US elections are a ‘huge variable’ for Solana ETF approval

The prospect of another altcoin exchange-traded fund (ETF) in the United States could depend on political changes following the upcoming 2024 U.S. presidential election.

This is despite the U.S. Securities and Exchange Commission (SEC) giving the green light for fund managers to list spot Ether (ETH) ETFs on May 23.

Although SEC Chair Gary Gensler admitted that “it will take time” until the Ether ETFs are launched, speculation about the next crypto ETF has already begun, with Solana’s (SOL) emerging as a top contender.

Despite the enthusiasm for more crypto ETFs, Ophelia Snyder, co-founder and president of — a sponsor and subadviser for ARK Invest’s spot Ether ETF — told Cointelegraph that expectations for new altcoin ETFs shouldn’t be too high.

“It’s unlikely that the approval of ETH will result in a large wave of approvals.”

However, as the spot Bitcoin (BTC) and Ether ETFs demonstrated, high demand from institutional investors for altcoin ETFs could compel ETF issuers to file applications.

In an April report, CoinShares — an alternative asset manager specializing in digital assets — found that hedge funds and wealth managers have significantly increased their altcoin holdings, specifically Solana.

Snyder highlighted the significant interest in’s Solana exchange traded-product (ETP) on European exchanges, stating that it has nearly $990 million in assets under management. 

The SEC has not shown any signs of embracing other cryptocurrencies for future ETFs. Approving spot Ether ETFs was already a hard pill to swallow for the commission.

An altcoin ETF may be even more difficult for the SEC to accept; however, a number of different factors could change that.

U.S. elections could be a catalyzer for altcoin ETF approvals

Spot Bitcoin, Ether and altcoin ETFs exist worldwide. However, U.S. regulators are more restrictive. Snyder remarked that foreign altcoin ETFs do not matter to the SEC, as “U.S. regulators have a tendency not to rely on foreign regulators.”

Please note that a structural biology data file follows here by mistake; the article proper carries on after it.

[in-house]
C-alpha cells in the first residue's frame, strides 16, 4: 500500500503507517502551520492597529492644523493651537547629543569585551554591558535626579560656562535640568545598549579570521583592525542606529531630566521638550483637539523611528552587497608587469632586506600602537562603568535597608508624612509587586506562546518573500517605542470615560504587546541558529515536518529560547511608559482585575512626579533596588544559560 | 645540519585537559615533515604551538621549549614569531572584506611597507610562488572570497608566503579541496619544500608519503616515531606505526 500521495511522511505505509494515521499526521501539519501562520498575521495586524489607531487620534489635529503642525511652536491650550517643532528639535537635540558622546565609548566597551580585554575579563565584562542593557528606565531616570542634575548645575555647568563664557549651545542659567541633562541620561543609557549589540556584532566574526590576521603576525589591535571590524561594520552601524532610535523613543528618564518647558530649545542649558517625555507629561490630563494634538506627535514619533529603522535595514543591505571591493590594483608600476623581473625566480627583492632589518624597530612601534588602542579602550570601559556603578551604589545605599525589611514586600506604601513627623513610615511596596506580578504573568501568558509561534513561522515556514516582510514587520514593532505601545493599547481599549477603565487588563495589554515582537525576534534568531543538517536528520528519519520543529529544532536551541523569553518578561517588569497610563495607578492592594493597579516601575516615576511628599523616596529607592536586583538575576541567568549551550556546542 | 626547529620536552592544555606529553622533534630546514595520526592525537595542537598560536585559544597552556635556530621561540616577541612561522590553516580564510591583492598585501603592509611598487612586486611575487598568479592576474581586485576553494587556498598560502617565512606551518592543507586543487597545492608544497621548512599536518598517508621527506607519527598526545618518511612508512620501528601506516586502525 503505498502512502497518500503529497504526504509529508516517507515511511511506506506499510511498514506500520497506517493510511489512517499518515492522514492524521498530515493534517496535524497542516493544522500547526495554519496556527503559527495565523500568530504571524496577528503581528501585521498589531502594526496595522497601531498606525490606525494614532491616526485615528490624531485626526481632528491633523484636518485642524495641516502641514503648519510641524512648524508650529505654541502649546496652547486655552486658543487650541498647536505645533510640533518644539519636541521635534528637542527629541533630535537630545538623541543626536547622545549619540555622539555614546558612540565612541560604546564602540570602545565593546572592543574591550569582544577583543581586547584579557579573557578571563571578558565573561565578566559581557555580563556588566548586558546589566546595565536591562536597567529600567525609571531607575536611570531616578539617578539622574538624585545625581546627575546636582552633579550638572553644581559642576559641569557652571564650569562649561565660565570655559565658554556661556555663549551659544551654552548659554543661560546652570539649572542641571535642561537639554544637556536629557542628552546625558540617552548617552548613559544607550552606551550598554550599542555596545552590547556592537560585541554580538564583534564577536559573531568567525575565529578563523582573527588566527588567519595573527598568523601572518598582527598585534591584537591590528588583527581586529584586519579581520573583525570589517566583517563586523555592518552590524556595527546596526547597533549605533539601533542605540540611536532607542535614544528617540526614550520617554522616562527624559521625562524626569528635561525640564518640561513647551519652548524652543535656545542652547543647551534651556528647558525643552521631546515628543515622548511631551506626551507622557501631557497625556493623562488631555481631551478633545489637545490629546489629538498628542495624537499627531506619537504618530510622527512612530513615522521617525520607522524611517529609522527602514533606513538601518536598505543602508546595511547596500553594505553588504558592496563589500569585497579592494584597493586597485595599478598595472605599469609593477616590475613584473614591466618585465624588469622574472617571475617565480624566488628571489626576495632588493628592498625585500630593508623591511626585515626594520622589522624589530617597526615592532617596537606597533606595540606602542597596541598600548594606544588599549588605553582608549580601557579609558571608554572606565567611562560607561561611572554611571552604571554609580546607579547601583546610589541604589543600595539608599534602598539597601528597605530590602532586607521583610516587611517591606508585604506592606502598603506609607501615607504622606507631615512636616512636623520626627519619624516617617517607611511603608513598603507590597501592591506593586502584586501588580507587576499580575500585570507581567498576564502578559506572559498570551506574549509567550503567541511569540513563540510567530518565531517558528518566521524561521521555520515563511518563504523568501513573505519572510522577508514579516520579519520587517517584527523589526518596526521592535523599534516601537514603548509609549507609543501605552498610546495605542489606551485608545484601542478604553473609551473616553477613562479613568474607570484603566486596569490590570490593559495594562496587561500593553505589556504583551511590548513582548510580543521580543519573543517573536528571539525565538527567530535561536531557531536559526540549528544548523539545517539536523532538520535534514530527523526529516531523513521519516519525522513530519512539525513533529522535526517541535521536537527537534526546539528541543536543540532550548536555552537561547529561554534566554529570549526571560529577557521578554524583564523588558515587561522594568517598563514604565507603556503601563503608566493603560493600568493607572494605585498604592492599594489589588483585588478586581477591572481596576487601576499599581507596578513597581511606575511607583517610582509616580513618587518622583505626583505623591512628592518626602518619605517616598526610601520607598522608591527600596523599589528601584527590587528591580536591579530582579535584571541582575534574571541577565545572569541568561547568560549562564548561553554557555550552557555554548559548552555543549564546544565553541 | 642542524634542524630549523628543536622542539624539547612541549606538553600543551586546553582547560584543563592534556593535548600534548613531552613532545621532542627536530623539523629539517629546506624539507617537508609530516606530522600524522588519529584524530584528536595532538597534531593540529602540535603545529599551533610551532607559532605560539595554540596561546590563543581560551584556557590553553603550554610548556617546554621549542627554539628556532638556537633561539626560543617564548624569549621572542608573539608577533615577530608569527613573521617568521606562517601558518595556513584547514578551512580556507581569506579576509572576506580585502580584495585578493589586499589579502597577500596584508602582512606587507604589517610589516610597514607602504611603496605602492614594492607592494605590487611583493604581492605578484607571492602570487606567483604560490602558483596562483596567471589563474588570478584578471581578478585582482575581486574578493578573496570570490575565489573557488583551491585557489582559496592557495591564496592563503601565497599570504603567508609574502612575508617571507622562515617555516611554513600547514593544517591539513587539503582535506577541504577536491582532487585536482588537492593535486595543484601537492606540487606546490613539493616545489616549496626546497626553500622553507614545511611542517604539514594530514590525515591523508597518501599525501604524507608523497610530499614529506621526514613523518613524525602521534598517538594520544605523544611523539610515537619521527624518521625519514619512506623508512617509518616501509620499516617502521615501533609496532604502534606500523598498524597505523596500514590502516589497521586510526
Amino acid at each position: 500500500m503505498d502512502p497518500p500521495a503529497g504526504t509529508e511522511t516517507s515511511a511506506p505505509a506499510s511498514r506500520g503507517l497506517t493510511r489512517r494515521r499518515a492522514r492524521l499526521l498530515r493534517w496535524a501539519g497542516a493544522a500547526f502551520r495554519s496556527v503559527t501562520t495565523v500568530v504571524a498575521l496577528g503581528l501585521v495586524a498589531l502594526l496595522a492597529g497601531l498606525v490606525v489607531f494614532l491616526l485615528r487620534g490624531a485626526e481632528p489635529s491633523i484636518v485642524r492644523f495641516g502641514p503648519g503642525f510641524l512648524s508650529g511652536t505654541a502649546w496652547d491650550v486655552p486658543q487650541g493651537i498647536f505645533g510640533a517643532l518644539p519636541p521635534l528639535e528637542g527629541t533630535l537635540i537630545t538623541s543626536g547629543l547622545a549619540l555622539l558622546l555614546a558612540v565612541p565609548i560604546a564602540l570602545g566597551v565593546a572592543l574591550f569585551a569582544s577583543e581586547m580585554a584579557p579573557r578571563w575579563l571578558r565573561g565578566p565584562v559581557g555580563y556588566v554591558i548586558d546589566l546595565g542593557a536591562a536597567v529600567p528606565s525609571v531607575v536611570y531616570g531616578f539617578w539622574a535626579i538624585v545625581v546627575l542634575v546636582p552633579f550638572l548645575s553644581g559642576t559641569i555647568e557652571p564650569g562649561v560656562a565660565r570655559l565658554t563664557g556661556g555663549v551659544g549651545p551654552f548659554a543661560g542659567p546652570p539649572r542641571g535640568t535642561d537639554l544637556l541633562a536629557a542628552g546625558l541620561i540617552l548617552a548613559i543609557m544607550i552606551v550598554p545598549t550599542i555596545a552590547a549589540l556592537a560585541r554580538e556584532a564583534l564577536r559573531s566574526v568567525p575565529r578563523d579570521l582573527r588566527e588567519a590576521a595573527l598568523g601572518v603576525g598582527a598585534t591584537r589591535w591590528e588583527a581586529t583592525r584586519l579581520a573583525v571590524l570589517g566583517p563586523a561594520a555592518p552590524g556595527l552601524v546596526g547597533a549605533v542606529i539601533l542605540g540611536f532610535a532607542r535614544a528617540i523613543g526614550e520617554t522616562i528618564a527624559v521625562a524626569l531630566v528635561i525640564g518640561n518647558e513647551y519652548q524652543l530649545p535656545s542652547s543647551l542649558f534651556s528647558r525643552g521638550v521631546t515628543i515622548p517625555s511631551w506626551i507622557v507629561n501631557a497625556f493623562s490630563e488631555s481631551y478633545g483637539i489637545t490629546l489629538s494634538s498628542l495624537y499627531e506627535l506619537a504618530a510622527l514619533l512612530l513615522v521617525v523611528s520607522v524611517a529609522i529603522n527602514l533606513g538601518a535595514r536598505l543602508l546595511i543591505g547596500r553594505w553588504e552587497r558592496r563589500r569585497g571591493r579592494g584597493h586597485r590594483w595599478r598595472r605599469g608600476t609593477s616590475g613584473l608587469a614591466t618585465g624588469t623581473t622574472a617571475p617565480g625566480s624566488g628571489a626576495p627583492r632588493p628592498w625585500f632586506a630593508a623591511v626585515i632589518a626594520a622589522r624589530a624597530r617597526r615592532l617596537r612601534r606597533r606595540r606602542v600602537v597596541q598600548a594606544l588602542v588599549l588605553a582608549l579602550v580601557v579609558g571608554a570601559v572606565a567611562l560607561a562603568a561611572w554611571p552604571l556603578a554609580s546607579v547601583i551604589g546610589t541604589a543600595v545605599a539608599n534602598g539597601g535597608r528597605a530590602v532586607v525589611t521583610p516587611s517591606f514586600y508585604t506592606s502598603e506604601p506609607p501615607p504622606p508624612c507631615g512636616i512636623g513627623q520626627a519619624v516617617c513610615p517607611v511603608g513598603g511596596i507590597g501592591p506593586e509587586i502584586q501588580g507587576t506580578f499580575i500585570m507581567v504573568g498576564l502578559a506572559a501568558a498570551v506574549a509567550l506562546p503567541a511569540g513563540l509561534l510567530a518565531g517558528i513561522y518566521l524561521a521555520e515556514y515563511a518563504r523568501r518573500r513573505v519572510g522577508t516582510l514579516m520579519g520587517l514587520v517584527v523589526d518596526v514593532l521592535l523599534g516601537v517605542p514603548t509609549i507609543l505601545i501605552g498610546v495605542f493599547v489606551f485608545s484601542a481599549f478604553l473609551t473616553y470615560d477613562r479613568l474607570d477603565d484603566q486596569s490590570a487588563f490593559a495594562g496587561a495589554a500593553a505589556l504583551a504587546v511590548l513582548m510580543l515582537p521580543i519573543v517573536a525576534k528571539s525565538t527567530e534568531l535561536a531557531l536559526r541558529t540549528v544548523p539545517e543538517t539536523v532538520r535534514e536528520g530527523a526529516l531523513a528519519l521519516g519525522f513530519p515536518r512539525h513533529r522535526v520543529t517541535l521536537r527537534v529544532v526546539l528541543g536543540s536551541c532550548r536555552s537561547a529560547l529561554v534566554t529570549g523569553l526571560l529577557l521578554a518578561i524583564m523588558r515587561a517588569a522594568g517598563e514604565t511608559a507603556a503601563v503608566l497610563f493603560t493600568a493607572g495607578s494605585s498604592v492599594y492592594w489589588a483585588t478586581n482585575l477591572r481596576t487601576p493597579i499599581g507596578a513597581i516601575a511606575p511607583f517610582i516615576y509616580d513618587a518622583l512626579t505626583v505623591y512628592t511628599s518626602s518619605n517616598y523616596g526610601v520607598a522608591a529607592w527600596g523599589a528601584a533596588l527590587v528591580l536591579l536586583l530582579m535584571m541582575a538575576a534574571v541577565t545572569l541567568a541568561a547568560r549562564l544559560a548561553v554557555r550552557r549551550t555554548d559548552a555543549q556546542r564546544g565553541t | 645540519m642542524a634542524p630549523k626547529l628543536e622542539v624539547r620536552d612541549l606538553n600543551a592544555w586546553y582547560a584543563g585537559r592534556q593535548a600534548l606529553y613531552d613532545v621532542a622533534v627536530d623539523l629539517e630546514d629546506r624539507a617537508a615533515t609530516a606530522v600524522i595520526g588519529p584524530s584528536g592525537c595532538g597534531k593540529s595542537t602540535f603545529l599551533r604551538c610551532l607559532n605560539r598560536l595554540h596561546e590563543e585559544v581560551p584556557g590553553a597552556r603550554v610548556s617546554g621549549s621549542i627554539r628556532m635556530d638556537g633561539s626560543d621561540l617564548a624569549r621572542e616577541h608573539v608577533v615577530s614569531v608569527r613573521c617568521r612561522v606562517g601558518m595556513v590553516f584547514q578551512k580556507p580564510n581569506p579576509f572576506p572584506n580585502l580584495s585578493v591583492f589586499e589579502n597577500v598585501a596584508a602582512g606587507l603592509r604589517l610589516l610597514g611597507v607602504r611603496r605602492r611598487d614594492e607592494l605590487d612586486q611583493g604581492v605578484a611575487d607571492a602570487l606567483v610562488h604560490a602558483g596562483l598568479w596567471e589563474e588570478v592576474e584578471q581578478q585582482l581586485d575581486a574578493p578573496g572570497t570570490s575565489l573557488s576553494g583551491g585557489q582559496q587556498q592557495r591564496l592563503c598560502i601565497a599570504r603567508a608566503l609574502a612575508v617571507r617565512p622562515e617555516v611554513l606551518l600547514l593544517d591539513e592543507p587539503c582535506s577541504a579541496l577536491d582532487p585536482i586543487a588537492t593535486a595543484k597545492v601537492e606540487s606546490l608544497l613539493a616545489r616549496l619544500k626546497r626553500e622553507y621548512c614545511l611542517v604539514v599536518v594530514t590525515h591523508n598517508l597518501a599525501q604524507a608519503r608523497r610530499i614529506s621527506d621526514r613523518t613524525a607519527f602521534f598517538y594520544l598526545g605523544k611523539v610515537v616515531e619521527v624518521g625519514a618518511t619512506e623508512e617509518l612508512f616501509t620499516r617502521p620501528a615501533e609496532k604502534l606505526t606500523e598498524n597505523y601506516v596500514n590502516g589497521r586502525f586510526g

Bloomberg ETF analyst Eric Balchunas explained to Cointelegraph that the SEC follows a specific timeline for approving ETFs, and if it were to follow it again, it could take years for another altcoin ETF to receive a green light from the agency.

One key element that allowed the SEC to investigate market integrity was utilizing Chicago Mercantile Exchange (CME) data to compare correlation with spot prices on spot exchanges such as Coinbase and Kraken. “The analysis used a 32-month sample, which required significant tenure of the asset on CME,” crypto data firm CCData research lead Joshua de Vos explained to Cointelegraph.

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With the current U.S. regulatory administrators, Balchunas mentioned they’d “probably follow the same process” where a crypto asset must have active futures trading on the CME to track the price behavior.

No futures altcoin ETFs have yet been listed in the U.S., suggesting a long wait before the U.S. market might see a spot altcoin ETF. However, Balchunas said, “there’s a huge variable here, which is the U.S. election.”

The approaching U.S. elections on Nov. 5, 2024, could be critical for the future of altcoin ETFs, with U.S. crypto regulation becoming a political topic. Donald Trump introduced himself as a pro-crypto candidate in reaction to President Joe Biden’s somewhat anti-crypto stance toward U.S. crypto regulation.

The results could radically change the course for altcoin ETFs. Balchunas noted:

“If Trump wins, we could see other coins as ETFs, in my opinion.”

Balchunas added that if Trump were victorious, he could go “really liberal on crypto and support it with everything,” as he has pledged. In that case, Balchunas said Trump could put in place “a new SEC commissioner who doesn’t care” about the process followed by the SEC in the last few years, where having futures data was a vital part of spot ETF approval process.

Additionally, Balchunas believes that Trump’s victory could prompt ETF issuers to apply for new crypto ETFs en masse: “If Trump wins, I suspect people will test the waters and try all kinds of stuff [ETFs].”

On the other hand, Balchunas believes that “if Democrats keep on power, it’s unlikely there’ll be an altcoin ETF,” even if Biden removes Gensler and appoints another Democrat as SEC chair.

The prospects of an altcoin ETF in the U.S. seem highly correlated to the results of the approaching presidential election, and the possibility of an altcoin ETF in 2024 is slim, as the elected president would take office in January 2025.

Aside from the upcoming U.S. elections, some specific requirements are generally expected to be met to obtain approval for an ETF: It must offer healthy levels of liquidity, decentralization, resistance to price manipulation and, if possible, a precise classification from regulatory agencies. Are altcoins ready to meet these conditions?

Price manipulation in altcoin markets